Objective Playing a sport or a musical instrument is presumed to improve motor ability. One would therefore predict that children who play a sport or music are better at motor imagery tasks, which rely on an intact cortical proprioceptive representation and precise motor planning, than children who do not. The authors tested this prediction.
Methods This study involved an online questionnaire and then a motor imagery task. The task measured the reaction time (RT) and the accuracy for left/right-hand judgements in children aged 5 to 17 years. Forty pictured hands (20 left), held in various positions and rotated zero, 90°, 180° or 270°, were displayed on a screen. Participants indicated whether the displayed hands were left or right by pressing keys on a keyboard.
Results Fifty-seven children (30 boys; mean±SD age=10±3.3 years) participated. The mean±SD RT was 3015.4±1330.0 ms and the accuracy was 73.9±16.6%. There was no difference in RT between children who played sport, music, neither or both (four-level one-way analysis of variance, p=0.85). There was no difference in accuracy between groups either (Kruskal–Wallis, p=0.46). In a secondary analysis, participants whose parents rated them as being ‘clumsy’ were no slower (n.s.) but were about 25% less accurate than those rated coordinated or very coordinated (p<0.05).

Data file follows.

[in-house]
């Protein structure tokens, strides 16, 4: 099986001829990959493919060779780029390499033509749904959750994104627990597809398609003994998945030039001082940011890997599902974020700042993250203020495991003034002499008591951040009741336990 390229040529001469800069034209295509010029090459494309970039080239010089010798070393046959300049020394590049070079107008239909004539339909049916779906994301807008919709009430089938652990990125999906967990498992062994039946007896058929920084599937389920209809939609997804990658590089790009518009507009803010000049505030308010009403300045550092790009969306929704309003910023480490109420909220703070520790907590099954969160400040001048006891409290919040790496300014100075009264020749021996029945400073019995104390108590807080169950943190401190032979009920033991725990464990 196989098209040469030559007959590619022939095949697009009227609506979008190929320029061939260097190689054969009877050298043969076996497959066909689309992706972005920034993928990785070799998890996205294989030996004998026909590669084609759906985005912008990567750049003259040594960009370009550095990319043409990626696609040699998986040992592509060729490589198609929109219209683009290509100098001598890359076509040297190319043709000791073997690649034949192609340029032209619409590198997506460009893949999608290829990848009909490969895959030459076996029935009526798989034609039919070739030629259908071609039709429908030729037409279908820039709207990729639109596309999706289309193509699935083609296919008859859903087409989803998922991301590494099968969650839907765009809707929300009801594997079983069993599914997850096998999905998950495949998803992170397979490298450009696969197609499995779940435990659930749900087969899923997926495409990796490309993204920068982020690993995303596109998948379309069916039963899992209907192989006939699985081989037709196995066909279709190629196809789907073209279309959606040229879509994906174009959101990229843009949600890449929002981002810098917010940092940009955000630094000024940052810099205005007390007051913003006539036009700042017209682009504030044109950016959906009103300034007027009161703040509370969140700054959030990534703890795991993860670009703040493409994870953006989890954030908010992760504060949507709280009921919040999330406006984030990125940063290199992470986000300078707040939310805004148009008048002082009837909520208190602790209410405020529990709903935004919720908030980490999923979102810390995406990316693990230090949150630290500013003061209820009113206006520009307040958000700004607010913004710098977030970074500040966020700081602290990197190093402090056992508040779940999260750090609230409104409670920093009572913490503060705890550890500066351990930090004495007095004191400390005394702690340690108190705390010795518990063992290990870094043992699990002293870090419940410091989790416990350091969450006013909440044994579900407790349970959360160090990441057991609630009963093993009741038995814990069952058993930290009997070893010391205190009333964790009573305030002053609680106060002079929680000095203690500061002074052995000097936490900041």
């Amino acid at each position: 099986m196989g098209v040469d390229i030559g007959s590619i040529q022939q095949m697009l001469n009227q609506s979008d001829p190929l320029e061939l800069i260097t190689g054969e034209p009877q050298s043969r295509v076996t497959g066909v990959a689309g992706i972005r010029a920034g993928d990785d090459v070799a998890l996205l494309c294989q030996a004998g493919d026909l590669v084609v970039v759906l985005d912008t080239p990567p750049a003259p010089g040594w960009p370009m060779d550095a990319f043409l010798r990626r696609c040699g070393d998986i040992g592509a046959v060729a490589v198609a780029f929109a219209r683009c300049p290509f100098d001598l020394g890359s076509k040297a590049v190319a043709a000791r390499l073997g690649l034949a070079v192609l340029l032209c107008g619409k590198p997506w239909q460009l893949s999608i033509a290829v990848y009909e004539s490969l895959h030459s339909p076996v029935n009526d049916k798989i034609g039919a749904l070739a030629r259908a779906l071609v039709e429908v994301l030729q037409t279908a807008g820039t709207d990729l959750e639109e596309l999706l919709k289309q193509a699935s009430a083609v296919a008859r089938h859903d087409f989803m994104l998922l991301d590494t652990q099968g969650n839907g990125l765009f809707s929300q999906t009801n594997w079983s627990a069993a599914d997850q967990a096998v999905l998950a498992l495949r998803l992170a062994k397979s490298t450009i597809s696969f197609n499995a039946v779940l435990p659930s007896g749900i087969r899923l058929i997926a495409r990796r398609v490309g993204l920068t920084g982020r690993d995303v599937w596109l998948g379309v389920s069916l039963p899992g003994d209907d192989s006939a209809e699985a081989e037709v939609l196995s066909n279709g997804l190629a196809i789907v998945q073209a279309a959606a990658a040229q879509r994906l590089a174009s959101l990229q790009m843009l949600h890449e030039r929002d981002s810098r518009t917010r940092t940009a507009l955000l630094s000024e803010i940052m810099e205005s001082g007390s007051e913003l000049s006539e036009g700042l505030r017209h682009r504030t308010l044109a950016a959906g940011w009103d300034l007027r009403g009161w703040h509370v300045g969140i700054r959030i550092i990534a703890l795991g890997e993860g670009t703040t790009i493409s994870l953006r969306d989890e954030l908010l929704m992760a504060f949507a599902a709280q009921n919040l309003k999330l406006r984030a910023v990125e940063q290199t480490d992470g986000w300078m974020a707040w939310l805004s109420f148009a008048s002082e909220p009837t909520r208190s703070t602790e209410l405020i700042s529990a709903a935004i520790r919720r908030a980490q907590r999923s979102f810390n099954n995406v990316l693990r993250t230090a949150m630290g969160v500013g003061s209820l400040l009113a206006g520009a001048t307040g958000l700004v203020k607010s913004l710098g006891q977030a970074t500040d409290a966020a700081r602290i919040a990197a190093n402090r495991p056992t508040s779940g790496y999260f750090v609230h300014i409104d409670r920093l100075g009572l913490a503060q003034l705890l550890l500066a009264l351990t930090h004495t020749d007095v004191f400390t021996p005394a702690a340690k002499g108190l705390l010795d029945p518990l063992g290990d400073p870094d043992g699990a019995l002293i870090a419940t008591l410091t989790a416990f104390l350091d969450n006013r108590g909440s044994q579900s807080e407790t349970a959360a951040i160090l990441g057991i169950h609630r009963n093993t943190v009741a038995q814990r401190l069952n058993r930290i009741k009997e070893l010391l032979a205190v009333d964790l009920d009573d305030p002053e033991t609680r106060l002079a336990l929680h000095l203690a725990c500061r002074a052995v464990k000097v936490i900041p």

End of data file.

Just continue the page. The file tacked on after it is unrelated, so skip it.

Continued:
Conclusion The authors conclude against the intuitively sensible and widely held view that participation in a sport or music is associated with better cortical proprioceptive representation and motor planning. Secondary analyses suggest that parent-rated clumsiness is negatively related to motor imagery performance.
Statistics from Altmetric.com
Contributors Conceptual development: GLM, JM, AD, MM. Data collection: AD, NB, RM, MM. Data analysis: AD, JM, GLM. Interpretation: AD, NB, RM, MM, JM, GLM. Write-up: AD, JM, GLM.
Funding GLM was supported by the NHMRC of Australia ID 571090. NOIgroup.com provided access to the Recognise software programme. This work was supported by NHMRC Project Grant ID 1008017.
Competing interests None.
Ethics approval UNSW Human Research Ethics Committee.
Provenance and peer review Not commissioned; externally peer reviewed.
If you wish to reuse any or all of this article please use the link below which will take you to the Copyright Clearance Center’s RightsLink service. You will be able to get a quick price and instant permission to reuse the content in many different ways.